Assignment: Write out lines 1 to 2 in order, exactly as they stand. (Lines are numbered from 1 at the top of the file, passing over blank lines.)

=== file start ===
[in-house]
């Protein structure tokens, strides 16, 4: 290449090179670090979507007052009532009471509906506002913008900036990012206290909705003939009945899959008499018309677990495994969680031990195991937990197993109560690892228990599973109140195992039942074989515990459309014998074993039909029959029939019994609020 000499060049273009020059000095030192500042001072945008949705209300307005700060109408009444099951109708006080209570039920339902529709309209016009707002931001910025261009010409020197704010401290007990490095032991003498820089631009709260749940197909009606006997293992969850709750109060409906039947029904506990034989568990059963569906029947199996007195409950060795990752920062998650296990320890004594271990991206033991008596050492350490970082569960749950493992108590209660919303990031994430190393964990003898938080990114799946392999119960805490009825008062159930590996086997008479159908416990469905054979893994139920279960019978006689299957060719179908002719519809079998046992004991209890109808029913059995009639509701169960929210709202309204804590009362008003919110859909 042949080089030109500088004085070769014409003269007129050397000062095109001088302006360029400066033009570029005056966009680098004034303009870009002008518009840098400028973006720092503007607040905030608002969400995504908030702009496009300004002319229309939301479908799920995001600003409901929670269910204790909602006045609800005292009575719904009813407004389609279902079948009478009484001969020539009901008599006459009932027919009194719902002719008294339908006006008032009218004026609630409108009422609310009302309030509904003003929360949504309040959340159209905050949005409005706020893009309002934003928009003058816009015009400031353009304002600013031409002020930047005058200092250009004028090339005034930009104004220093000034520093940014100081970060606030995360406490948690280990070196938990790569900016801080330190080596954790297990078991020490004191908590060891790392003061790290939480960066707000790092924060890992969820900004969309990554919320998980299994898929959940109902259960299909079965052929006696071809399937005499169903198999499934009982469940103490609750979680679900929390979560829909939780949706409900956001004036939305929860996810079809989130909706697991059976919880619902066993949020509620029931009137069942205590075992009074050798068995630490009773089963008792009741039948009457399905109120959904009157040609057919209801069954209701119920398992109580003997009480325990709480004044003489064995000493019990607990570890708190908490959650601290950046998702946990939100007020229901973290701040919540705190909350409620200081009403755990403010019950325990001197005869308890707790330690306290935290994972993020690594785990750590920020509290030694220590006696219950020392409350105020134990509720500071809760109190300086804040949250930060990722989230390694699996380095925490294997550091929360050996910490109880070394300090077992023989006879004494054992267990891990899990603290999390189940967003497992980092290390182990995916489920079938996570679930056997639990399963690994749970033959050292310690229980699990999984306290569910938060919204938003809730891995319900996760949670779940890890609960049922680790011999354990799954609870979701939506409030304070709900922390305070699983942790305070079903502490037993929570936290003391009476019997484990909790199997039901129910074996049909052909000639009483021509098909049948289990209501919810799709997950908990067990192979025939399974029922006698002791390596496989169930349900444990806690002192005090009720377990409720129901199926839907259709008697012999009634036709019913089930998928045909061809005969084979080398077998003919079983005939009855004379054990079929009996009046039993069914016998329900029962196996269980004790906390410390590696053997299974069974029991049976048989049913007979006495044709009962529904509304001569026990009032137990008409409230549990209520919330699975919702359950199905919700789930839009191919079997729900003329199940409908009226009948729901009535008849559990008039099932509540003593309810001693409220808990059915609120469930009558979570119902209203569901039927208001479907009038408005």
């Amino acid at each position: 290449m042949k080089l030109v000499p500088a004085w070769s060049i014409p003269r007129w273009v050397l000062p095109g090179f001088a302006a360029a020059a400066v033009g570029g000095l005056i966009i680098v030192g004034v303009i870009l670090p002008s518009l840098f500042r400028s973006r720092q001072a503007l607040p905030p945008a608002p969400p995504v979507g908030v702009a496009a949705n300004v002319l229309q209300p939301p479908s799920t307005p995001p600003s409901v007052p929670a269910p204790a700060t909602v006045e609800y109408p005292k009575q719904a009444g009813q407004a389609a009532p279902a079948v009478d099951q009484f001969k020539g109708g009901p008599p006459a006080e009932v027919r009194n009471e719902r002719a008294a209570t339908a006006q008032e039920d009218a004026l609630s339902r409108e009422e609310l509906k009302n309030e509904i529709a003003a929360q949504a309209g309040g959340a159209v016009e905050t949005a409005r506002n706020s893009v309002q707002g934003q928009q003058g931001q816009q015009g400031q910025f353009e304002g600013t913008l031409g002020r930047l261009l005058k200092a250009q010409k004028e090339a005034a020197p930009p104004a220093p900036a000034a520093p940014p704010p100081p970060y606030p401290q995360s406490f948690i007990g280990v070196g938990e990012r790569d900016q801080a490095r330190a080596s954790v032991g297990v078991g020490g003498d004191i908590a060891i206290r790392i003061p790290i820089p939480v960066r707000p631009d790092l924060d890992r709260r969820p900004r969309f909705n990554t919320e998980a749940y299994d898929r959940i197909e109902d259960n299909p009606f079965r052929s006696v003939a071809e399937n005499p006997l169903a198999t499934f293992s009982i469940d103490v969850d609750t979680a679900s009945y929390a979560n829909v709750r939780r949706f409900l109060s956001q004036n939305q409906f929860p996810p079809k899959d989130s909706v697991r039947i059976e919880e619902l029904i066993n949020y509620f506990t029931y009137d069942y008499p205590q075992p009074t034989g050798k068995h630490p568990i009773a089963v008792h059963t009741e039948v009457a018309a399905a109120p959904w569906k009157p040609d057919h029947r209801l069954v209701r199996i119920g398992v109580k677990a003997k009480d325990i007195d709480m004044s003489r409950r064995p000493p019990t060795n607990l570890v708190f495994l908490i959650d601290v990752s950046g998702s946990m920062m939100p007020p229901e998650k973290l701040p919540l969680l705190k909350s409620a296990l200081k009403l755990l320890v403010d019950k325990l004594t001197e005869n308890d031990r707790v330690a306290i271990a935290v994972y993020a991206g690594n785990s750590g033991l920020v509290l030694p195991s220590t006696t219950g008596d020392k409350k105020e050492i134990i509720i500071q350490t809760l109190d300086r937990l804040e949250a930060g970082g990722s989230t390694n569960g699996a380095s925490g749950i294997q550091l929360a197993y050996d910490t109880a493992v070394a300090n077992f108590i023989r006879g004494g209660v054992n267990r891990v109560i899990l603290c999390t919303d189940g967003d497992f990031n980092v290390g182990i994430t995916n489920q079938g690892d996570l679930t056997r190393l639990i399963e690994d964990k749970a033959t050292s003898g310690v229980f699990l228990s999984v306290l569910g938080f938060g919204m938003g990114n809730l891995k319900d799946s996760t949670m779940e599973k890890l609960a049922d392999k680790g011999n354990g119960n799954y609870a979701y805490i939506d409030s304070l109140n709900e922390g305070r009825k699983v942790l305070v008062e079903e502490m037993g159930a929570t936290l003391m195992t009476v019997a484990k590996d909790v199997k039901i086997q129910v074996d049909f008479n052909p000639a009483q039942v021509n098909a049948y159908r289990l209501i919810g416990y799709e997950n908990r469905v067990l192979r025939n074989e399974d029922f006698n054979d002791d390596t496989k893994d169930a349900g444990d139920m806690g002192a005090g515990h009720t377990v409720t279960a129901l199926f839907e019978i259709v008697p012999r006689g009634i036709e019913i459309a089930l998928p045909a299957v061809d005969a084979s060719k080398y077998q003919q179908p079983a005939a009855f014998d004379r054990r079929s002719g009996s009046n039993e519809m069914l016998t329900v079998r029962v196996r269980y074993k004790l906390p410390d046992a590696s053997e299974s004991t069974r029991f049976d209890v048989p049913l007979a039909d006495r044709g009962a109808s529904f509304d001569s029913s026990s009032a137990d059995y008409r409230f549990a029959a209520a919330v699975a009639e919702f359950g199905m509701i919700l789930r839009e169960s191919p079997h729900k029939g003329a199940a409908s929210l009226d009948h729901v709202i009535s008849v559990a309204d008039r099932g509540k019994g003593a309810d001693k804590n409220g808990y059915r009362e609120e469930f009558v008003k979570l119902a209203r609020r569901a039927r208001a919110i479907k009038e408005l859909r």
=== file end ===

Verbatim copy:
[in-house]
């Protein structure tokens, strides 16, 4: 290449090179670090979507007052009532009471509906506002913008900036990012206290909705003939009945899959008499018309677990495994969680031990195991937990197993109560690892228990599973109140195992039942074989515990459309014998074993039909029959029939019994609020 000499060049273009020059000095030192500042001072945008949705209300307005700060109408009444099951109708006080209570039920339902529709309209016009707002931001910025261009010409020197704010401290007990490095032991003498820089631009709260749940197909009606006997293992969850709750109060409906039947029904506990034989568990059963569906029947199996007195409950060795990752920062998650296990320890004594271990991206033991008596050492350490970082569960749950493992108590209660919303990031994430190393964990003898938080990114799946392999119960805490009825008062159930590996086997008479159908416990469905054979893994139920279960019978006689299957060719179908002719519809079998046992004991209890109808029913059995009639509701169960929210709202309204804590009362008003919110859909 042949080089030109500088004085070769014409003269007129050397000062095109001088302006360029400066033009570029005056966009680098004034303009870009002008518009840098400028973006720092503007607040905030608002969400995504908030702009496009300004002319229309939301479908799920995001600003409901929670269910204790909602006045609800005292009575719904009813407004389609279902079948009478009484001969020539009901008599006459009932027919009194719902002719008294339908006006008032009218004026609630409108009422609310009302309030509904003003929360949504309040959340159209905050949005409005706020893009309002934003928009003058816009015009400031353009304002600013031409002020930047005058200092250009004028090339005034930009104004220093000034520093940014100081970060606030995360406490948690280990070196938990790569900016801080330190080596954790297990078991020490004191908590060891790392003061790290939480960066707000790092924060890992969820900004969309990554919320998980299994898929959940109902259960299909079965052929006696071809399937005499169903198999499934009982469940103490609750979680679900929390979560829909939780949706409900956001004036939305929860996810079809989130909706697991059976919880619902066993949020509620029931009137069942205590075992009074050798068995630490009773089963008792009741039948009457399905109120959904009157040609057919209801069954209701119920398992109580003997009480325990709480004044003489064995000493019990607990570890708190908490959650601290950046998702946990939100007020229901973290701040919540705190909350409620200081009403755990403010019950325990001197005869308890707790330690306290935290994972993020690594785990750590920020509290030694220590006696219950020392409350105020134990509720500071809760109190300086804040949250930060990722989230390694699996380095925490294997550091929360050996910490109880070394300090077992023989006879004494054992267990891990899990603290999390189940967003497992980092290390182990995916489920079938996570679930056997639990399963690994749970033959050292310690229980699990999984306290569910938060919204938003809730891995319900996760949670779940890890609960049922680790011999354990799954609870979701939506409030304070709900922390305070699983942790305070079903502490037993929570936290003391009476019997484990909790199997039901129910074996049909052909000639009483021509098909049948289990209501919810799709997950908990067990192979025939399974029922006698002791390596496989169930349900444990806690002192005090009720377990409720129901199926839907259709008697012999009634036709019913089930998928045909061809005969084979080398077998003919079983005939009855004379054990079929009996009046039993069914016998329900029962196996269980004790906390410390590696053997299974069974029991049976048989049913007979006495044709009962529904509304001569026990009032137990008409409230549990209520919330699975919702359950199905919700789930839009191919079997729900003329199940409908009226009948729901009535008849559990008039099932509540003593309810001693409220808990059915609120469930009558979570119902209203569901039927208001479907009038408005």